Office: Seton 307
In 2004, after working in financial services for 15 years, Lynne enrolled at Mount Saint Vincent in the Peace and Conflict program, and soon after transferred to the Mount’s English program. During Lynne’s time at the Mount, she appeared on the Dean’s List from 2005-2007, and earned the Sister Marie Agnes Prize for English, the Paul McIsaac Merit Scholarship, and the Gordon-Sanders Merit Scholarship. She graduated with an Honours English degree in May 2007, and was accepted into the Master’s program at Dalhousie University with a SSHRC scholarship. Her MA thesis, entitled “’Come, Son, Let’s Away”: The Dialogue of Mothers and Young Sons on the Early Modern Stage,” built directly on her MSVU undergraduate thesis project: “’A handmaid to his desires and a mother to his youth’: Tamora in Titus Andronicus” (MSVU co-supervisors: Dr. Reina Green and Dr. Steven Bruhm). In September of 2008, with the aid of SSHRC Doctoral funding, Lynne entered the PhD program at Dalhousie, which culminated in her successful thesis defence in 2015, entitled “Flannery O’Connor, Tennessee Williams, and Shirley Jackson: Crafting Postwar Maternity as Cultural Nightmare” (Second Reader: Dr. Karen Macfarlane (MSVU)).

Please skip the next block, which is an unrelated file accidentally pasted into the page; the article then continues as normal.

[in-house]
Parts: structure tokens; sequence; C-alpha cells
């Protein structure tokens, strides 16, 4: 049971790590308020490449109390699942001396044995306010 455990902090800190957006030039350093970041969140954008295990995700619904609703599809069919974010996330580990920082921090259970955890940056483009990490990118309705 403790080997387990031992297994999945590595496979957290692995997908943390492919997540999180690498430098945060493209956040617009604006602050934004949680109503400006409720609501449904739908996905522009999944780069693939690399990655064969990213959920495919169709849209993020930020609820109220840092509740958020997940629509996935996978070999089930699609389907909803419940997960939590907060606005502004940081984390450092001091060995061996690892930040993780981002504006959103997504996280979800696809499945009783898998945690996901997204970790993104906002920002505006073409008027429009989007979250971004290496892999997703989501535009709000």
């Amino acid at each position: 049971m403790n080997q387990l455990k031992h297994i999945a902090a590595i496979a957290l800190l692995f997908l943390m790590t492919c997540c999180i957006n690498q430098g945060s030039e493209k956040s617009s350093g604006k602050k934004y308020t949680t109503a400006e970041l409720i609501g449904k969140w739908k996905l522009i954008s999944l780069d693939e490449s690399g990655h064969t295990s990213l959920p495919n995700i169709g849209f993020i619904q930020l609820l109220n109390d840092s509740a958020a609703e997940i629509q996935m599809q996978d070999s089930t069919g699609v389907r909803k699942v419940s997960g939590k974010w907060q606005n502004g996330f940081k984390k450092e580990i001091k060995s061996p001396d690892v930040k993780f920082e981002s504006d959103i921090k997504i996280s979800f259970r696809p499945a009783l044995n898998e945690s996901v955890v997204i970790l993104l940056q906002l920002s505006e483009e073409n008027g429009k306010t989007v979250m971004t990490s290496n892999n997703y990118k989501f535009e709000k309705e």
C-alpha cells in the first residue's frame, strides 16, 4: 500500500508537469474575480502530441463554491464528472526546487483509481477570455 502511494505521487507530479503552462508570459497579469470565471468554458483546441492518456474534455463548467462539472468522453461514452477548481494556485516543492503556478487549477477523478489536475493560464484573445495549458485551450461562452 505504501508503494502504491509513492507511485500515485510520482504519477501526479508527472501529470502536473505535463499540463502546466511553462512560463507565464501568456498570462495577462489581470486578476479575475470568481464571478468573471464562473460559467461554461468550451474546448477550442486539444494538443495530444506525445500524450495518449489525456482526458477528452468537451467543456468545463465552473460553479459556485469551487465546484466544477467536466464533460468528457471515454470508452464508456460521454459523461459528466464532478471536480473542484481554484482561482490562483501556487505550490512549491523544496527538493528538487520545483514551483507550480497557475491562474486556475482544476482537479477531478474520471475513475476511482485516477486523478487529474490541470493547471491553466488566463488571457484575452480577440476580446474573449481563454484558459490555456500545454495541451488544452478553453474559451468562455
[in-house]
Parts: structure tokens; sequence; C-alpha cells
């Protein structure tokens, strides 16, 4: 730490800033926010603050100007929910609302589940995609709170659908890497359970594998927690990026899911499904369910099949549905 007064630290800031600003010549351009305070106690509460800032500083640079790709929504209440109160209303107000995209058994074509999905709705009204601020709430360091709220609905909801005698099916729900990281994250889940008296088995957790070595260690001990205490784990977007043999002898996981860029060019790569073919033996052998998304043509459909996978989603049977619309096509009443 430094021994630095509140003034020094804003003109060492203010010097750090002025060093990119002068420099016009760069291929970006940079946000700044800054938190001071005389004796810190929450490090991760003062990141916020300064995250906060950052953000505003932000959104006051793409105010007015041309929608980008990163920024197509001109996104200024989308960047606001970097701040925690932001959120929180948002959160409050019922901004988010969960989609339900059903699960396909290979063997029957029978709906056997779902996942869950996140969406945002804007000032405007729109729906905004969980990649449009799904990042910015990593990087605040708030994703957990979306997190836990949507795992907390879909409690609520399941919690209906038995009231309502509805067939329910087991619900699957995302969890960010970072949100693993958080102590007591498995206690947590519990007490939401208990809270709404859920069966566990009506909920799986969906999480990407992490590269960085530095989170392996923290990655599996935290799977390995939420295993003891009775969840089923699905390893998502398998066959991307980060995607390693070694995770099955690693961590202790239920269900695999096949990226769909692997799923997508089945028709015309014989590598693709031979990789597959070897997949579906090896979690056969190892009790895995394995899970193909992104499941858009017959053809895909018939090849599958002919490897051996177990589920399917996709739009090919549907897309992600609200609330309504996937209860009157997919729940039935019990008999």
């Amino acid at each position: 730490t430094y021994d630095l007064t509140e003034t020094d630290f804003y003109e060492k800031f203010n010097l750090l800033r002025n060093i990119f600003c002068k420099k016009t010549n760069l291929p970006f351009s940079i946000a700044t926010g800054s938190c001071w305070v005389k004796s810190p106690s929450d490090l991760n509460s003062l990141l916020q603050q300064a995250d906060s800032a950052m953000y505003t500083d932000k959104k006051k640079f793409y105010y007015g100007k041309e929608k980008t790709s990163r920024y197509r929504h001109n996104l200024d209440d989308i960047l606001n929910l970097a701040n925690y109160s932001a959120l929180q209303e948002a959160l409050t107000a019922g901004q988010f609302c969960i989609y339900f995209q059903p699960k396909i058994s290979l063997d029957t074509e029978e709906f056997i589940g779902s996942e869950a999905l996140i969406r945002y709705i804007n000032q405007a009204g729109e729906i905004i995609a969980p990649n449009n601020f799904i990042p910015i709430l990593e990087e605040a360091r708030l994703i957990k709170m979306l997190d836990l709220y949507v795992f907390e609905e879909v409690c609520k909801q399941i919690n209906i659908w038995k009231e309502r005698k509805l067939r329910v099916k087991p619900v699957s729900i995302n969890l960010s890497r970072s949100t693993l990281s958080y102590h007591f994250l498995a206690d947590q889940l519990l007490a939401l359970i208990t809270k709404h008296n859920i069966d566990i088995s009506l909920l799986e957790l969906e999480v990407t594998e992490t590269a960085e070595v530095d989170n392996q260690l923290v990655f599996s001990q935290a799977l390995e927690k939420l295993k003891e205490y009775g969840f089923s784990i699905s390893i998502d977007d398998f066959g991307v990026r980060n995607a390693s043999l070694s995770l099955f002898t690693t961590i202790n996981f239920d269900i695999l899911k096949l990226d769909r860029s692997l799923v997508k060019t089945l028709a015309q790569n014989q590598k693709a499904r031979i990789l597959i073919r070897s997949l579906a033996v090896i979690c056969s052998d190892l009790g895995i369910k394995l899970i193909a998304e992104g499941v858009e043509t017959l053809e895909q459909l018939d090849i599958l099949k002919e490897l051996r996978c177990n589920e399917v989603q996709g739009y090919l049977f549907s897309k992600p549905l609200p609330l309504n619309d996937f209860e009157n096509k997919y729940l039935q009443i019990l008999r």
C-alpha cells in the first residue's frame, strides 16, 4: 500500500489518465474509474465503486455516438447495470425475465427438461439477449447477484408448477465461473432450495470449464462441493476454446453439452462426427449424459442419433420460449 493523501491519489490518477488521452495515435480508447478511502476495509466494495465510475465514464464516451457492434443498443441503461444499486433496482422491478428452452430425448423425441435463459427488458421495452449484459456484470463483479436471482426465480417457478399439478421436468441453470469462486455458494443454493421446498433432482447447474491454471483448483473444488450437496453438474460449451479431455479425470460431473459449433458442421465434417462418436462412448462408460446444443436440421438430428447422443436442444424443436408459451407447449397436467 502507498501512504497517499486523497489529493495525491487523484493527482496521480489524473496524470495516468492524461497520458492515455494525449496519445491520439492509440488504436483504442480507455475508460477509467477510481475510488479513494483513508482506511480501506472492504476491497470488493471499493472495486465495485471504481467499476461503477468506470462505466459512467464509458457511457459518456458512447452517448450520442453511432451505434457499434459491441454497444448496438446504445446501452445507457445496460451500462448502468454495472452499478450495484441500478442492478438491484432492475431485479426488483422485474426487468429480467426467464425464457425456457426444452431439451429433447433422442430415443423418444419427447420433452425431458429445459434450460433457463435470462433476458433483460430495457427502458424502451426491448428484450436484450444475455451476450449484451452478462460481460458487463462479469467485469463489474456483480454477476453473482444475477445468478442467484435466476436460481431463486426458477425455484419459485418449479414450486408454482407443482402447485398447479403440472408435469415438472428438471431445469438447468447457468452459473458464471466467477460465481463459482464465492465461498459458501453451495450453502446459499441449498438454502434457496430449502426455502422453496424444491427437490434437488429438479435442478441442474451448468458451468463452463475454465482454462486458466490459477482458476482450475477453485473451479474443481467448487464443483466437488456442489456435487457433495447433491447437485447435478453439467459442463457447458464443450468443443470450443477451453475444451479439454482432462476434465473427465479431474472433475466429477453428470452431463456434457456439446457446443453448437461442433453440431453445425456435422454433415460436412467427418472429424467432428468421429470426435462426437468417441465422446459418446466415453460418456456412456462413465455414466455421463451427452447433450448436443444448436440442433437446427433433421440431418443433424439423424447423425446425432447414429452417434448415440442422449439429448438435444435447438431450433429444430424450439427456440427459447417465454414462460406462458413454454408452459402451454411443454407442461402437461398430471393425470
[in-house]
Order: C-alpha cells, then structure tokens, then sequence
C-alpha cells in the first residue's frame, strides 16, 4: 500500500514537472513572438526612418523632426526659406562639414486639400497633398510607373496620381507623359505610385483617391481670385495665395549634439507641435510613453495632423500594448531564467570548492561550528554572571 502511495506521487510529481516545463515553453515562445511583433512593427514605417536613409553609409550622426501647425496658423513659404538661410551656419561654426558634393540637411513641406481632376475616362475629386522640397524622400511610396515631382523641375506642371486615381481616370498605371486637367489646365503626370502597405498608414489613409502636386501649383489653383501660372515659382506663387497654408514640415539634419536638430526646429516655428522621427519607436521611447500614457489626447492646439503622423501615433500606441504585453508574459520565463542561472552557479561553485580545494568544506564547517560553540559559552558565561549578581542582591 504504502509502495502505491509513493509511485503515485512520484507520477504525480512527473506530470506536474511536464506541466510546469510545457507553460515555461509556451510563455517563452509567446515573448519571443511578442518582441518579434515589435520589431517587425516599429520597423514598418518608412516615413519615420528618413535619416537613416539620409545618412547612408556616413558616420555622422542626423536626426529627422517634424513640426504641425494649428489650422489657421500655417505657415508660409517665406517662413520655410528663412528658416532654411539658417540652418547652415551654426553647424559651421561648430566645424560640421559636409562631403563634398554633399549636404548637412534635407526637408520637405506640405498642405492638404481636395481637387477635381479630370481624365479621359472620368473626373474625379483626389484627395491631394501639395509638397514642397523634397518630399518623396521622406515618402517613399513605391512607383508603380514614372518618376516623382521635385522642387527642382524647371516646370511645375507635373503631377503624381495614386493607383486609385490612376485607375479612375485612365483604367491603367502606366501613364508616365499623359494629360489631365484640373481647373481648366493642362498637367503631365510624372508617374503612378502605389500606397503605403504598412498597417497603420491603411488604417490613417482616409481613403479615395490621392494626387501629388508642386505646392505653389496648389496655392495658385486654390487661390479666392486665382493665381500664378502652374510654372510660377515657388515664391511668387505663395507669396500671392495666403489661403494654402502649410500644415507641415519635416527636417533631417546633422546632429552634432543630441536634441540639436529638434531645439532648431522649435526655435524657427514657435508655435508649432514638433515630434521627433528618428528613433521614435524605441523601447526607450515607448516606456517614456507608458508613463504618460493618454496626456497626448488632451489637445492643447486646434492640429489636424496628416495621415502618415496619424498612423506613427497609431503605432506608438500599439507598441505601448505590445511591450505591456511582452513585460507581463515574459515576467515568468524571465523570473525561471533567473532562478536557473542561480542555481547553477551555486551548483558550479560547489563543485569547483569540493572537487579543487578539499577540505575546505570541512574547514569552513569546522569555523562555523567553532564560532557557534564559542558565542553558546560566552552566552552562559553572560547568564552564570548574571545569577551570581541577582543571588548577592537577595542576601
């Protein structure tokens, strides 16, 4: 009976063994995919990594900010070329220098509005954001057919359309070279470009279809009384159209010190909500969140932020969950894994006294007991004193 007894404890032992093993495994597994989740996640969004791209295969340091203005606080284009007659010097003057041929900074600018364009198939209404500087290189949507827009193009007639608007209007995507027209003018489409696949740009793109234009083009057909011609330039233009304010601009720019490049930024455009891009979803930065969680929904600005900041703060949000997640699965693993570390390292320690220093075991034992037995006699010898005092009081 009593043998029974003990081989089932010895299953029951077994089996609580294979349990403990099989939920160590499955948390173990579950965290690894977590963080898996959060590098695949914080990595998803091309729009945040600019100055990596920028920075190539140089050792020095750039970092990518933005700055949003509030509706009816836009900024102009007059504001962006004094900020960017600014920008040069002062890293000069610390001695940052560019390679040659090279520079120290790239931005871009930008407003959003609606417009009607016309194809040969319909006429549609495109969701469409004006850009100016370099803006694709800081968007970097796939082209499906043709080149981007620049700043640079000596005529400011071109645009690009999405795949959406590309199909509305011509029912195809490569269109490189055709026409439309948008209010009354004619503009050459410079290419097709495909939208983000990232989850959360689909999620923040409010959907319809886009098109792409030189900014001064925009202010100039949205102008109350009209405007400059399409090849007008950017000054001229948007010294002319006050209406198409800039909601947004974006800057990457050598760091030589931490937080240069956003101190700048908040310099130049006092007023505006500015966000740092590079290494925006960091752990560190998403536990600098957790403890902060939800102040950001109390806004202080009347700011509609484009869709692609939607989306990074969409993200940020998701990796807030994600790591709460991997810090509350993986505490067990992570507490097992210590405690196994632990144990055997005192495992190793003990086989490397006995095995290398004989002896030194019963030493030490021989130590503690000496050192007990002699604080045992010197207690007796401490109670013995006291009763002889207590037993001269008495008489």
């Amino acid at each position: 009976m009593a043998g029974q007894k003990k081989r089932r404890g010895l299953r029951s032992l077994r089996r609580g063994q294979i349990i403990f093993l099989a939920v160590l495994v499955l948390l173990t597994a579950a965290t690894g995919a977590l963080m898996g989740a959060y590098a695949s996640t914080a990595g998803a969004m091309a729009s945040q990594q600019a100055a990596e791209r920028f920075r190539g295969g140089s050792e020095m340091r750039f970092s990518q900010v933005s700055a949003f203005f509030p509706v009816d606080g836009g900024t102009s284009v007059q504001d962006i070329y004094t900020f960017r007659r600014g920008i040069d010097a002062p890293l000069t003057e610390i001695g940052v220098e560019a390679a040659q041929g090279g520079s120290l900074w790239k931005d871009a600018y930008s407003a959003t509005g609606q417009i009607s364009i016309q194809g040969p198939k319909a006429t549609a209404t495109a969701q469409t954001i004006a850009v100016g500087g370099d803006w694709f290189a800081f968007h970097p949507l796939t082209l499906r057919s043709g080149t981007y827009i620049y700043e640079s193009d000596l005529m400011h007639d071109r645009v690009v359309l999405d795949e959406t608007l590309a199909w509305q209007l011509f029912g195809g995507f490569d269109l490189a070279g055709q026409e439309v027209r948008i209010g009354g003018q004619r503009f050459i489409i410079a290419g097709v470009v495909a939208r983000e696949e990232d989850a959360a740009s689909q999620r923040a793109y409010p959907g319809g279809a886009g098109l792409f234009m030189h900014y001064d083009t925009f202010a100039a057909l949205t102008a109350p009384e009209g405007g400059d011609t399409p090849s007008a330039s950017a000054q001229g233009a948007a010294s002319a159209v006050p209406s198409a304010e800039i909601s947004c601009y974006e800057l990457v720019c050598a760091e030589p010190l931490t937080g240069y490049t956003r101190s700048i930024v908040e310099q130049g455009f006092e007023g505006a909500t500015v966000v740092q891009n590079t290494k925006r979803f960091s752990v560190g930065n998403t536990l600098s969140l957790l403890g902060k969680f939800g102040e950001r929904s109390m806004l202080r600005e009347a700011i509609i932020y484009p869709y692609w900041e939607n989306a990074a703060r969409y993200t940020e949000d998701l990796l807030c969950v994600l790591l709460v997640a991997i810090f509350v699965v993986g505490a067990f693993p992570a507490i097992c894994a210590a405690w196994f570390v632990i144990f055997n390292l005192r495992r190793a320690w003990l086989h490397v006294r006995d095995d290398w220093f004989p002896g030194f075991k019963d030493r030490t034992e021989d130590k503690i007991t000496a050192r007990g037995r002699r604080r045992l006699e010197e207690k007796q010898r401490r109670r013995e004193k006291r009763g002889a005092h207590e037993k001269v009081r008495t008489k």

Since graduating, Lynne has taught English literature classes at Mount Saint Vincent and Dalhousie Universities, as well as at the Burnside Correctional Facility for Women. She has presented academic papers at numerous conferences in Canada and the United States, and in 2014 published an article in the Canadian Review of American Studies, entitled “’You see, it is the dawn of a new era’: The (Re) Imagining of America in Charlotte Perkins Gilman’s Herland.” From August 2014 to September 2016, Lynne worked as Coordinator for the Association of Canadian College and University Teachers of English (ACCUTE).